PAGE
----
Is your orthodontic practice a target for cybercriminals in today’s COVID-19 workplace?

Cybersecurity expert Mark Pribish shows how awareness of security breaches by cybercriminals is imperative in today’s technology-heavy practices.

Cybersecurity expert Mark Pribish says that awareness of data breaches is imperative in today’s technologically active practice


Most small- to medium-sized businesses, including orthodontic practices, do not believe their orthodontic practice is a target for cybercriminals and/or the insider threat. Unfortunately, the cyber-risk threat landscape keeps expanding and evolving with hackers and the insider threat contributing to an endless number of data breach events and even regulatory actions.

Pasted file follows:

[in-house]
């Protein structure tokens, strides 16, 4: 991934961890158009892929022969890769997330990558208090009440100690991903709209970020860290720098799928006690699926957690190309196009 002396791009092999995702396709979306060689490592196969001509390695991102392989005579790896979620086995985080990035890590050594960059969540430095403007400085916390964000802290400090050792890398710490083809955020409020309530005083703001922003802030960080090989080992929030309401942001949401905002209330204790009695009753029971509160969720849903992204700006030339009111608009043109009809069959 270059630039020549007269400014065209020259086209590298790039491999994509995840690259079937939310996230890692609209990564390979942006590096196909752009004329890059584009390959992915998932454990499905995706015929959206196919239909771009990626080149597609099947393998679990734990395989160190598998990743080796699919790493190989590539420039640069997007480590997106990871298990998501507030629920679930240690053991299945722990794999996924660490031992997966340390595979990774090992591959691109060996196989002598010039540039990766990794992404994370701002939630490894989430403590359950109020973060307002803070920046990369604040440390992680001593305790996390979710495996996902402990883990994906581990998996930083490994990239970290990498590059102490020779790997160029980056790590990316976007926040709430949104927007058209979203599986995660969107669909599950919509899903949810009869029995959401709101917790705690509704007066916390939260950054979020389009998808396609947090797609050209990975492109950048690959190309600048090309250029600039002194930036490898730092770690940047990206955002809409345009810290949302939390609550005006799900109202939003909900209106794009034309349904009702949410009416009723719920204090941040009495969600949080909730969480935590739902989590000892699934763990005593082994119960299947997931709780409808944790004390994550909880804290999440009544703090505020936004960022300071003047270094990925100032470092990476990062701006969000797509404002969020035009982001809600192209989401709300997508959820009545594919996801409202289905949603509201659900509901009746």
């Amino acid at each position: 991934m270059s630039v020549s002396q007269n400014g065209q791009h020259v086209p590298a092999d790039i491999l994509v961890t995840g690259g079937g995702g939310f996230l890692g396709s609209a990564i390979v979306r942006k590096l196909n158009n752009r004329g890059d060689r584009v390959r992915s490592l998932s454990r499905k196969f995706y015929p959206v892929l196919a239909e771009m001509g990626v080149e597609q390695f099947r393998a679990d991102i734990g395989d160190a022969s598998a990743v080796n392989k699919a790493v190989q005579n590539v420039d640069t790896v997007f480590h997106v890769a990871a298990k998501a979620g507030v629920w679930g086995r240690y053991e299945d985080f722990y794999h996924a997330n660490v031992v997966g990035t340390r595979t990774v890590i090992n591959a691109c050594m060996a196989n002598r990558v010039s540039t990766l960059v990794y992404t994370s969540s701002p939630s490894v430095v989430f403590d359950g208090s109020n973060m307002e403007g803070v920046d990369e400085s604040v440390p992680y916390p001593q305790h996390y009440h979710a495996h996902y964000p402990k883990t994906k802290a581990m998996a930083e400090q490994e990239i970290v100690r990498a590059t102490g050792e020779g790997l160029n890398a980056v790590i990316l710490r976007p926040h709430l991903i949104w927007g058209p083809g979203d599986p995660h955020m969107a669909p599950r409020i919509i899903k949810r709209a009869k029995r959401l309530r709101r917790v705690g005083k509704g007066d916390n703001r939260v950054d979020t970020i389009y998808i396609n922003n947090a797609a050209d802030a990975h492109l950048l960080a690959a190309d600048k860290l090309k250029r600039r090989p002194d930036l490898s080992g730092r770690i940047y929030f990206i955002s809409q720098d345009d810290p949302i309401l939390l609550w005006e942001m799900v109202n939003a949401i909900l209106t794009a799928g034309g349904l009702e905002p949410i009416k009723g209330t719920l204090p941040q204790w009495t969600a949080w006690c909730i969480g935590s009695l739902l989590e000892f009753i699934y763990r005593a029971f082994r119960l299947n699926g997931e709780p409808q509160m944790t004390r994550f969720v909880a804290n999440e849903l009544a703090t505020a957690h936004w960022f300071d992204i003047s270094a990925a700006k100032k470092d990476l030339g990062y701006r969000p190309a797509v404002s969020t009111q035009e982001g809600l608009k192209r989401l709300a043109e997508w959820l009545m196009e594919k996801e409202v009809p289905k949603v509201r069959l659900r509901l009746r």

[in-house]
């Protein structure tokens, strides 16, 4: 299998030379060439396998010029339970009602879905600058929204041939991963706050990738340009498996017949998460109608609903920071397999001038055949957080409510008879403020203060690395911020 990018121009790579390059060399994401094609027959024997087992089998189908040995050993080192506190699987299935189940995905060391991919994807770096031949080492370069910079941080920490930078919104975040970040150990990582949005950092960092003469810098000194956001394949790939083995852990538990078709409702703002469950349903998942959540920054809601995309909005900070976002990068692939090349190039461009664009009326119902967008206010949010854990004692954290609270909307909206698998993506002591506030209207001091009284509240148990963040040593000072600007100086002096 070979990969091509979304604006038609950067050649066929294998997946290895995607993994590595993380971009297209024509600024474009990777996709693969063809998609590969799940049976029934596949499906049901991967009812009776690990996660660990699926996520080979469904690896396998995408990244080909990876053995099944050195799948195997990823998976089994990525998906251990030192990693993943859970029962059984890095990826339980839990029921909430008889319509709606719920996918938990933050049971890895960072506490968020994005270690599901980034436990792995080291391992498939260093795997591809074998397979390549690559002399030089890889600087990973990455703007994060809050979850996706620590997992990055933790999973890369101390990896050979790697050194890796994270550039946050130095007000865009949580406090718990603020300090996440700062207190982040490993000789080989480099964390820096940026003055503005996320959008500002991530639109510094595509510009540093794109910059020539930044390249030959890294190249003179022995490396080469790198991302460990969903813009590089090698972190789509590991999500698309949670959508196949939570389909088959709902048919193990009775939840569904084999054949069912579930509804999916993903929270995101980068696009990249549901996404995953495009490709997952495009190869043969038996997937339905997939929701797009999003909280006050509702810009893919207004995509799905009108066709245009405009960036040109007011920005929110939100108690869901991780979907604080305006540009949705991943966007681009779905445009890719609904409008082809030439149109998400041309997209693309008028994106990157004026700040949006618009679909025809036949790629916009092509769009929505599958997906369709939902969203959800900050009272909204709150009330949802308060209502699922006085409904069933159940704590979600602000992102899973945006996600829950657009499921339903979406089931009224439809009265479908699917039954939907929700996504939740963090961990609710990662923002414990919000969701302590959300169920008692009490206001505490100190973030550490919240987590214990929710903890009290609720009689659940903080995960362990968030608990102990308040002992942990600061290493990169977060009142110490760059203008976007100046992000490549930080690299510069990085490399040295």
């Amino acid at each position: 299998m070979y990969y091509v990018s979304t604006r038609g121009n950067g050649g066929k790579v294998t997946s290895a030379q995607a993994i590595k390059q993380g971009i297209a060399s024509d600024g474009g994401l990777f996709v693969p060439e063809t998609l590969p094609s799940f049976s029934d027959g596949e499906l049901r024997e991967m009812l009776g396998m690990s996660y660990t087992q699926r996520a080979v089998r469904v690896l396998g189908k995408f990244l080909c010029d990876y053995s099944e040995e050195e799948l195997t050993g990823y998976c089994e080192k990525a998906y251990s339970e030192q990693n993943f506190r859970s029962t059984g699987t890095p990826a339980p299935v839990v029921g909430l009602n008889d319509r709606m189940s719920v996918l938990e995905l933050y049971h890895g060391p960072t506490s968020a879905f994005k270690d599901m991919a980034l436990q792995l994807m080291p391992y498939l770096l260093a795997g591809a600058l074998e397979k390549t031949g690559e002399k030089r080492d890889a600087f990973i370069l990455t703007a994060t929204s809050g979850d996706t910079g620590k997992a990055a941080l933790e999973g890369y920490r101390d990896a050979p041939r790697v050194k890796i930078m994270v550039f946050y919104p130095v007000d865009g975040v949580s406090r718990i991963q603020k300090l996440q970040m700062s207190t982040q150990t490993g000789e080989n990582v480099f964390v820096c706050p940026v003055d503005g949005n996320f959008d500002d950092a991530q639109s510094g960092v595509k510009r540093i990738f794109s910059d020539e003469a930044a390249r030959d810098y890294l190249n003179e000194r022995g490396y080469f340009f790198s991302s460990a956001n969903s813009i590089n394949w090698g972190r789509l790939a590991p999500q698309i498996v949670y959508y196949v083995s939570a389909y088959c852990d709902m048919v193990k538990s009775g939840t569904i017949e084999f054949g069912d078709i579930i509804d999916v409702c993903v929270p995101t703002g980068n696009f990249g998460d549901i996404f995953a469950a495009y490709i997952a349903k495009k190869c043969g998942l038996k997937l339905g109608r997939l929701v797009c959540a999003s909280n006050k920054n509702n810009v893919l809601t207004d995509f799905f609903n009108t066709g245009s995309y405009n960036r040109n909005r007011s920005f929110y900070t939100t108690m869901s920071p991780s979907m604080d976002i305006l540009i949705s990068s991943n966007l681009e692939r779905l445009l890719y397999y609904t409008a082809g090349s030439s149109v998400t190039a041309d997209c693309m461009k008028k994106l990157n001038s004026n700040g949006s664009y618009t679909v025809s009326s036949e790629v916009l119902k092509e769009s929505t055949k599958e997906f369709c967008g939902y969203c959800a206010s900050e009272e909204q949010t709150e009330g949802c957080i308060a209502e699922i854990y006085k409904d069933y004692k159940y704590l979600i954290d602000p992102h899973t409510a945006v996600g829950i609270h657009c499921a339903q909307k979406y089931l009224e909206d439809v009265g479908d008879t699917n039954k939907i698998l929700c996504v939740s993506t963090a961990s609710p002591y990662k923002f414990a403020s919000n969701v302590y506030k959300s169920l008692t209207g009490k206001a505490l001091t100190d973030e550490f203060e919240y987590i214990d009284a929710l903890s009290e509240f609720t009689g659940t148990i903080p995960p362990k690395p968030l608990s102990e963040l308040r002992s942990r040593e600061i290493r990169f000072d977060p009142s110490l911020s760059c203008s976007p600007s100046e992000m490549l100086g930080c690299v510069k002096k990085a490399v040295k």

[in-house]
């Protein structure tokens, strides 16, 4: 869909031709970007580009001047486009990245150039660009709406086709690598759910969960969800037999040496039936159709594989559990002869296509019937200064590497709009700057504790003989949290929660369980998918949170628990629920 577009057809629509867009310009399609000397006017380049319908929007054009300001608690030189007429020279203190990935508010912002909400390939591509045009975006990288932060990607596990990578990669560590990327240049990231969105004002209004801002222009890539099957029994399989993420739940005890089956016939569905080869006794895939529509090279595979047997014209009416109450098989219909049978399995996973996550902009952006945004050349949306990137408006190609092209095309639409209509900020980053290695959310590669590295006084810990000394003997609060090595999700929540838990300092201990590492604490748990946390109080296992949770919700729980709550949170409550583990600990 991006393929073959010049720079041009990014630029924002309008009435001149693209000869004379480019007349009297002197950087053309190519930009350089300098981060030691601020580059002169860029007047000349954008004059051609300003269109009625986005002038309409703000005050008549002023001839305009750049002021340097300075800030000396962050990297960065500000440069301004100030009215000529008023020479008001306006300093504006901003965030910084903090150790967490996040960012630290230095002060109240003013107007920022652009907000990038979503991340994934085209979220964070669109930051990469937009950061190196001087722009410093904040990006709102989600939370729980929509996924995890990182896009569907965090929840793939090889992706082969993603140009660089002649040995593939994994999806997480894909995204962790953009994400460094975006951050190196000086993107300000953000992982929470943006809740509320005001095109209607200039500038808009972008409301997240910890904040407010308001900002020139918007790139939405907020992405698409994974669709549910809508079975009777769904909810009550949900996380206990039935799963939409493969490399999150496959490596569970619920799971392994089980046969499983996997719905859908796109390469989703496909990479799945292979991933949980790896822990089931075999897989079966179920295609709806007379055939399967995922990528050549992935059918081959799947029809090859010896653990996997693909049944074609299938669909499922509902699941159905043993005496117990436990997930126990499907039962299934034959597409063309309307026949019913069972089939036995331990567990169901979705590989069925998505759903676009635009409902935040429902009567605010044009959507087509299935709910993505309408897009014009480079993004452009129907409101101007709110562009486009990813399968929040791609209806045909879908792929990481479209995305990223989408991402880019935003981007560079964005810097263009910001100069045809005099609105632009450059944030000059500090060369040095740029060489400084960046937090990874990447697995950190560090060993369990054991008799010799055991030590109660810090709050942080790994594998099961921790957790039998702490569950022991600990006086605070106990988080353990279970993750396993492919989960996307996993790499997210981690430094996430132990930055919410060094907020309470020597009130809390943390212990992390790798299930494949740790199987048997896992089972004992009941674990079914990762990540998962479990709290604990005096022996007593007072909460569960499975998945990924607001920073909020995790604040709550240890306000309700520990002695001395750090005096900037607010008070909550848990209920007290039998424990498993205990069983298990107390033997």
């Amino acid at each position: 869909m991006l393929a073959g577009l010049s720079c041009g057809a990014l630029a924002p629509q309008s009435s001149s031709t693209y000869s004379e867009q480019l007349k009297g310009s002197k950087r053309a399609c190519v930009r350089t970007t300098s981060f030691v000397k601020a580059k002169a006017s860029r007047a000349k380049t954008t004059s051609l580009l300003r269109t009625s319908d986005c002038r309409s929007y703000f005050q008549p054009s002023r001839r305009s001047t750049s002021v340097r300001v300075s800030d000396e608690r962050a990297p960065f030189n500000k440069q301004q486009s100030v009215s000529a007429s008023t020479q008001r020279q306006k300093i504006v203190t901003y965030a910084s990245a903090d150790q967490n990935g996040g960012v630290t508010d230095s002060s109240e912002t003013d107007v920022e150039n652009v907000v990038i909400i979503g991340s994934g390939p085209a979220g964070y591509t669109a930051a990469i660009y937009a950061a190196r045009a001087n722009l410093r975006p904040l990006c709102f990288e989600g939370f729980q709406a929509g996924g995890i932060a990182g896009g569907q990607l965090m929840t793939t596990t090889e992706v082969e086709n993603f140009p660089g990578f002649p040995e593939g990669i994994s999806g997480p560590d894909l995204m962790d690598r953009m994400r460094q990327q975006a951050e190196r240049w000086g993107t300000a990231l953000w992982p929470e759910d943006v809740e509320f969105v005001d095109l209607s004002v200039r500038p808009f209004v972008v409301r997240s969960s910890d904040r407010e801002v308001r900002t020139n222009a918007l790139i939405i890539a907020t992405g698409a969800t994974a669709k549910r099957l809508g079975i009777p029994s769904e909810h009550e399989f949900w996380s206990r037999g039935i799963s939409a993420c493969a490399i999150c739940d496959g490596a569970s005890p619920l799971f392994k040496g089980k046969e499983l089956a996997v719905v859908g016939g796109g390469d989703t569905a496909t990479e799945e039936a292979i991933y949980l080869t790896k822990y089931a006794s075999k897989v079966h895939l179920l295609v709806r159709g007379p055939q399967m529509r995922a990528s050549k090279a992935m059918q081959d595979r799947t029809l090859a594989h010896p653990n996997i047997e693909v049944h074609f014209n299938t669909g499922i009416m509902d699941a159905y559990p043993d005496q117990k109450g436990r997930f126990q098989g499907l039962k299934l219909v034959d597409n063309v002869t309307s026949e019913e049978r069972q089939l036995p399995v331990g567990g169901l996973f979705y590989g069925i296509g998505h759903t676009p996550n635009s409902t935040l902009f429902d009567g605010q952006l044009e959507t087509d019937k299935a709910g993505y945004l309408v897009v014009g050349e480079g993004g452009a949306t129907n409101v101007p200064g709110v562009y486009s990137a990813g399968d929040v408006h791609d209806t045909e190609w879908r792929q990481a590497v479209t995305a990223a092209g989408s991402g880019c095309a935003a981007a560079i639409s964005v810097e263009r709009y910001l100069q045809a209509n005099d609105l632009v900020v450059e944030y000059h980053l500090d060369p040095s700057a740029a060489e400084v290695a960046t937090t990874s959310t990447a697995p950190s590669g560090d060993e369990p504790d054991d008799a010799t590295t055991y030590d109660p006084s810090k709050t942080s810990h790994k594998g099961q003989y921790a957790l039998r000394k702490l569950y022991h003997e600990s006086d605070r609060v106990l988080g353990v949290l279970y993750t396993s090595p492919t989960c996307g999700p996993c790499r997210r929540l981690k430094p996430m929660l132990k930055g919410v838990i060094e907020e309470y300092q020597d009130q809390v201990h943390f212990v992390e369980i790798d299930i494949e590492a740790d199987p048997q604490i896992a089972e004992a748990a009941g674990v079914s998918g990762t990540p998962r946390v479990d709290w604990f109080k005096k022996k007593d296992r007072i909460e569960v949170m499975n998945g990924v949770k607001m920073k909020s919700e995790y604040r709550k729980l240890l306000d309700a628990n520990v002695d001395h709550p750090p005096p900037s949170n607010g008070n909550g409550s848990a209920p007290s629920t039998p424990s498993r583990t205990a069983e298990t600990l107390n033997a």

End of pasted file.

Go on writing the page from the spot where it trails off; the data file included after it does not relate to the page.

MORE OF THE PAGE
And now the new COVID-19 working environment has businesses and consumers becoming more reliant on technology than ever before — which makes having an incident response plan to respond and recover from a data breach event more important than ever.

In just the past 4 months, these five news headlines and notifications rocked the business world, including the dental business sector.

Global Cybercrime Damage Costs: • $6 Trillion USD a Year* • $500 Billion a Month • $115.4 Billion a Week • $16.4 Billion a Day • $684.9 Million an Hour • $11.4 Million a Minute • $190,000 a Second All figures are predicted by 2021 * Source: Cybersecurity VenturesSummary: cyber-related news headlines and notifications

In October 2020, Dental Care Alliance